Nile Sorenson, a 69-year-old patriarch in the Placentia California Stake of The Church of Jesus Christ of Latter-day Saints (often mistakenly referred to as the “Mormon Church”), is probably not your “typical” patriarch, or at least not what most members perceive a patriarch to be. In a telephone interview with Deseret News, he noted that people perceive patriarchs to be “old men who just sit in their house and give blessings.” He said, “I do that, too.”
However, what sets Sorensen apart for the “average” patriarch is that he owns an ice ax, teaches technical climbing classes, and has reached the summit of world-famous mountains. He grew up in the shadow of Yosemite National Park and is an avid climber and outdoorsman. According to LDS Living.com, he “has climbed hundreds of mountains in the western United States, as well as the highest points in North America, South America, and Central America.”
Last July, he scaled the majestic Matterhorn, a pyramid-shaped peak with an elevation of 14,692 feet along the Switzerland-Italy border. Speaking of the adventure, he remarked, “How many patriarchs have climbed the Matterhorn? It’s probably a remote number. The Matterhorn is probably one of the most iconic mountains in the world. Everybody talks about Mount Everest and stuff like that, but almost everybody recognizes the Matterhorn. That probably a lot of that has to do with Disneyland. … It’s a cherry in the climber’s log of peaks.”
Reaching the peak of the Matterhorn was yet another spiritual experience that Sorenson can add to his list of spiritual experiences that he has had from reaching the top of a mountain. He said, “If you look through the scriptures, how many examples do you have of people going to high mountains? It’s a special thing to be up and above everything. When you get on to these peaks and you look down at the Lord’s creations, all the wonderful things, it’s an inspiring thing.” He credits having the stamina that is needed to continue climbing majestic peaks to being blessed with having good genes.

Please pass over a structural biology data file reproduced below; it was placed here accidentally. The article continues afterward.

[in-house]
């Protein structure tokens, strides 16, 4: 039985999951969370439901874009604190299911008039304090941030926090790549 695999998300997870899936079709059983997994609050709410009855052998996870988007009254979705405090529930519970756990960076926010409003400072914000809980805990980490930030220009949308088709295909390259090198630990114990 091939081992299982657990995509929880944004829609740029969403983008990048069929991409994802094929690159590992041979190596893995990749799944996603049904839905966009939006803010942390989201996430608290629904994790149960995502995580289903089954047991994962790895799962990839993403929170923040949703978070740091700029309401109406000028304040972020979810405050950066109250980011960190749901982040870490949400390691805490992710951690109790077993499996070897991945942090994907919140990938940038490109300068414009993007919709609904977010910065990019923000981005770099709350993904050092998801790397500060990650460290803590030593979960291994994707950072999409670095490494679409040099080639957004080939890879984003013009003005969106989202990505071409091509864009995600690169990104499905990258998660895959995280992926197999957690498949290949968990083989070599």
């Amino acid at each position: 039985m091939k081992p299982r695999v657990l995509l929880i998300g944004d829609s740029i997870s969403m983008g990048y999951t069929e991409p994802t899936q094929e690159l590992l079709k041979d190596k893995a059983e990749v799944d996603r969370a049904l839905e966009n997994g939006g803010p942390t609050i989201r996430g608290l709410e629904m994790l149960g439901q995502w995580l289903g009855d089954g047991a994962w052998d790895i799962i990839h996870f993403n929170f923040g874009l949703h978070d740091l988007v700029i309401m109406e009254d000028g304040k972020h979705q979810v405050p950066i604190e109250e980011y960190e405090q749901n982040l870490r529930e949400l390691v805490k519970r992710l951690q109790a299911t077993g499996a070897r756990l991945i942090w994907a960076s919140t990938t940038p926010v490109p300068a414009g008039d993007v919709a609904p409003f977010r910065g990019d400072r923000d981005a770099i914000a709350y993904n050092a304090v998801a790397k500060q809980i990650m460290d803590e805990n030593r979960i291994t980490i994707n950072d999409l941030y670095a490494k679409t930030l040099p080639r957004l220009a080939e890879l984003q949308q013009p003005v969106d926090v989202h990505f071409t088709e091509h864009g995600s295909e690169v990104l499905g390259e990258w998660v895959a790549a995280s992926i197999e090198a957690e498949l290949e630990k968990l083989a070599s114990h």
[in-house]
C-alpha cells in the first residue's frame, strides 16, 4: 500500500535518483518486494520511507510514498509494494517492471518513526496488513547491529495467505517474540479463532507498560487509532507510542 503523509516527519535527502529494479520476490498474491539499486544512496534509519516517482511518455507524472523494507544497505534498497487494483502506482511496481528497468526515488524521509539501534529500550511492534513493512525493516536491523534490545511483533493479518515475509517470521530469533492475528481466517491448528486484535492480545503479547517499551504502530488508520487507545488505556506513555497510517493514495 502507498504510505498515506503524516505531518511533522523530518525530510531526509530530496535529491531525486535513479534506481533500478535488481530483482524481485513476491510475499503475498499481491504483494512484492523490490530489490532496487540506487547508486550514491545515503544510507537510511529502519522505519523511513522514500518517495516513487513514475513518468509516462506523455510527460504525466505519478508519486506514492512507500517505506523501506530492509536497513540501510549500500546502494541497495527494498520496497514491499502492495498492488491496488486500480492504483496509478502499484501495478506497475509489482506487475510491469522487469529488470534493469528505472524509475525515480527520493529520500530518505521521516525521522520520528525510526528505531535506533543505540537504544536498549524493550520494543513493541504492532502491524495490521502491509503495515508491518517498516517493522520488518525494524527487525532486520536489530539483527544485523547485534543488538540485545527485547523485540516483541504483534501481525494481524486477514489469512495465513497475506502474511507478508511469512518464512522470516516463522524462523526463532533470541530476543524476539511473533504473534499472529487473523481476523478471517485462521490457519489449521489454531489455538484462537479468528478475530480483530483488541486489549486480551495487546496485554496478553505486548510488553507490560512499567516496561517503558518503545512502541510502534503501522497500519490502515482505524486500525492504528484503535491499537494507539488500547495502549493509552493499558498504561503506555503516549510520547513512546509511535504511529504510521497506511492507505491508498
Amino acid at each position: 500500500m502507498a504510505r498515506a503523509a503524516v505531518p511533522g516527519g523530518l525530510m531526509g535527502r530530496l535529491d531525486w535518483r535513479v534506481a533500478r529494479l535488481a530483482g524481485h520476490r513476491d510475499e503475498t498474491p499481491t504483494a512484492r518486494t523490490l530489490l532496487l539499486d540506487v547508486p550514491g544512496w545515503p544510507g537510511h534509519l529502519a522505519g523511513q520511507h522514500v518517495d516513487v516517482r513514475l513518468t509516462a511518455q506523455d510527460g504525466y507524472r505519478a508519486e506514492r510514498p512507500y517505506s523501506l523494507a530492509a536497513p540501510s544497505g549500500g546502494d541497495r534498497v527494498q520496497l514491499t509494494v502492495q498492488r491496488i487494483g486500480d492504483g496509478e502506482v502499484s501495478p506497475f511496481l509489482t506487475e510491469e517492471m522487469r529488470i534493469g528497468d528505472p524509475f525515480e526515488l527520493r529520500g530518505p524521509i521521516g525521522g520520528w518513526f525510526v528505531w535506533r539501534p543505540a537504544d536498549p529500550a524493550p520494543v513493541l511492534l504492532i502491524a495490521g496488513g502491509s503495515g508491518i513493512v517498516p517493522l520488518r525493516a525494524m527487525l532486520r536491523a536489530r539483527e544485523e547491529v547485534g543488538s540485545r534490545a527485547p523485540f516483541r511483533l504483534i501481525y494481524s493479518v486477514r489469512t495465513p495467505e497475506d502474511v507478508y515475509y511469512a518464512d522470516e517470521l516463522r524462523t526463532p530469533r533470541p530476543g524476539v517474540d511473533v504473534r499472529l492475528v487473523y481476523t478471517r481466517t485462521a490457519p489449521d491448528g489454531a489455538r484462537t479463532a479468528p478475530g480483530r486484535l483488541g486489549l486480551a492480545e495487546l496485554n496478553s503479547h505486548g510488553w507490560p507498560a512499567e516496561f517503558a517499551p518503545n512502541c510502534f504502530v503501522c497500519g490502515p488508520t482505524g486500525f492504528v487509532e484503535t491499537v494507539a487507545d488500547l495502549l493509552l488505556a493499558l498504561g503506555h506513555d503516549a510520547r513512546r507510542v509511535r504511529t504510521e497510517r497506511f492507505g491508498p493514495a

In order to prepare to climb the Matterhorn, Sorenson, an orthodontist living in Yorba Linda, California, trained for several months. He climbed several 14,000-foot peaks in California to acclimatize himself and spent two days a week sleeping at high altitudes above 10,000 feet, as well as, other activities. He then traveled to Switzerland with four mountaineering companions and admits that at first sight, the Matterhorn looked intimidating. He said, “I was confident when we left. I thought that I was ready. Then I saw the peak and there were a lot of butterflies.” It was his preparation and experience that helped subside any doubts that he had.
Sorenson further commented, “Knowing that physically you have accomplished this, that you have pushed yourself, but also that you’re now looking out on this wonderful creation that we live on, and you’re seeing things that 99 percent of the population will never see. It’s a neat feeling.”
After conquering the Matterhorn, Sorenson’s group went to France to tackle Mont Blanc, the highest point in Europe. Unfortunately, heavy snowfall caused officials to close the mountain. Sorensen refuses to let the setback deter him from scaling Mont Blanc and plans to try it again. For now, he will always cherish the memories of reaching the summit of the Matterhorn.
*Photo Credits: Nile Sorenson